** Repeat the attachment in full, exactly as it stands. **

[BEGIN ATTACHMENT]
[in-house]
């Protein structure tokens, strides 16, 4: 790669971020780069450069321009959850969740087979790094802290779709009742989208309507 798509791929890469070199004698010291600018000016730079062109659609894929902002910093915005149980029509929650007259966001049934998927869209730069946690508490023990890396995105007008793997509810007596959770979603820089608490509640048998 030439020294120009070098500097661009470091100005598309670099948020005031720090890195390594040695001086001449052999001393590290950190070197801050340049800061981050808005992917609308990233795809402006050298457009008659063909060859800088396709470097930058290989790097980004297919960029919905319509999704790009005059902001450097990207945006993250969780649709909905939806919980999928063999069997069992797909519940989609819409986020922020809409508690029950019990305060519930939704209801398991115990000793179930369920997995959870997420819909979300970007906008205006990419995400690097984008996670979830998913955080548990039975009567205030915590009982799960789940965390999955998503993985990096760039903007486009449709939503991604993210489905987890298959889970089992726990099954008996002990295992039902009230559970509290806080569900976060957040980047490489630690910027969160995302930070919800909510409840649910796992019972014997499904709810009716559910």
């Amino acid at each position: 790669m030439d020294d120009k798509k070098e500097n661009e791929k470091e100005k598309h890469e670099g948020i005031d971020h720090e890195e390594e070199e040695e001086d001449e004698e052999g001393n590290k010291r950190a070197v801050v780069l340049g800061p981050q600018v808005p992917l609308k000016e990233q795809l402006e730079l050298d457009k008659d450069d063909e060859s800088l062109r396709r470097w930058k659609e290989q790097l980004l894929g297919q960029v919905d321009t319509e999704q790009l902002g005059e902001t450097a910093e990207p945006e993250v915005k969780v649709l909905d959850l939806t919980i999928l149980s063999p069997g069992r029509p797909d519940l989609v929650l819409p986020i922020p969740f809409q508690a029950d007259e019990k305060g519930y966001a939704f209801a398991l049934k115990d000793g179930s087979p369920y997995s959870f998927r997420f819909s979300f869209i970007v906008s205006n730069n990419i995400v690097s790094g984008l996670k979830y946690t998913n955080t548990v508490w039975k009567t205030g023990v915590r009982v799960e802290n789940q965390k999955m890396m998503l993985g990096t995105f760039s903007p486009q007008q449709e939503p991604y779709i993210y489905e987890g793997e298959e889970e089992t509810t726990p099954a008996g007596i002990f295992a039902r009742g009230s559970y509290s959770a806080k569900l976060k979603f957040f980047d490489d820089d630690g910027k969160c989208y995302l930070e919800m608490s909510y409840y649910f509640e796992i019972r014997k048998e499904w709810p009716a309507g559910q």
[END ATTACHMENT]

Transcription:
[in-house]
């Protein structure tokens, strides 16, 4: 790669971020780069450069321009959850969740087979790094802290779709009742989208309507 798509791929890469070199004698010291600018000016730079062109659609894929902002910093915005149980029509929650007259966001049934998927869209730069946690508490023990890396995105007008793997509810007596959770979603820089608490509640048998 030439020294120009070098500097661009470091100005598309670099948020005031720090890195390594040695001086001449052999001393590290950190070197801050340049800061981050808005992917609308990233795809402006050298457009008659063909060859800088396709470097930058290989790097980004297919960029919905319509999704790009005059902001450097990207945006993250969780649709909905939806919980999928063999069997069992797909519940989609819409986020922020809409508690029950019990305060519930939704209801398991115990000793179930369920997995959870997420819909979300970007906008205006990419995400690097984008996670979830998913955080548990039975009567205030915590009982799960789940965390999955998503993985990096760039903007486009449709939503991604993210489905987890298959889970089992726990099954008996002990295992039902009230559970509290806080569900976060957040980047490489630690910027969160995302930070919800909510409840649910796992019972014997499904709810009716559910």
């Amino acid at each position: 790669m030439d020294d120009k798509k070098e500097n661009e791929k470091e100005k598309h890469e670099g948020i005031d971020h720090e890195e390594e070199e040695e001086d001449e004698e052999g001393n590290k010291r950190a070197v801050v780069l340049g800061p981050q600018v808005p992917l609308k000016e990233q795809l402006e730079l050298d457009k008659d450069d063909e060859s800088l062109r396709r470097w930058k659609e290989q790097l980004l894929g297919q960029v919905d321009t319509e999704q790009l902002g005059e902001t450097a910093e990207p945006e993250v915005k969780v649709l909905d959850l939806t919980i999928l149980s063999p069997g069992r029509p797909d519940l989609v929650l819409p986020i922020p969740f809409q508690a029950d007259e019990k305060g519930y966001a939704f209801a398991l049934k115990d000793g179930s087979p369920y997995s959870f998927r997420f819909s979300f869209i970007v906008s205006n730069n990419i995400v690097s790094g984008l996670k979830y946690t998913n955080t548990v508490w039975k009567t205030g023990v915590r009982v799960e802290n789940q965390k999955m890396m998503l993985g990096t995105f760039s903007p486009q007008q449709e939503p991604y779709i993210y489905e987890g793997e298959e889970e089992t509810t726990p099954a008996g007596i002990f295992a039902r009742g009230s559970y509290s959770a806080k569900l976060k979603f957040f980047d490489d820089d630690g910027k969160c989208y995302l930070e919800m608490s909510y409840y649910f509640e796992i019972r014997k048998e499904w709810p009716a309507g559910q």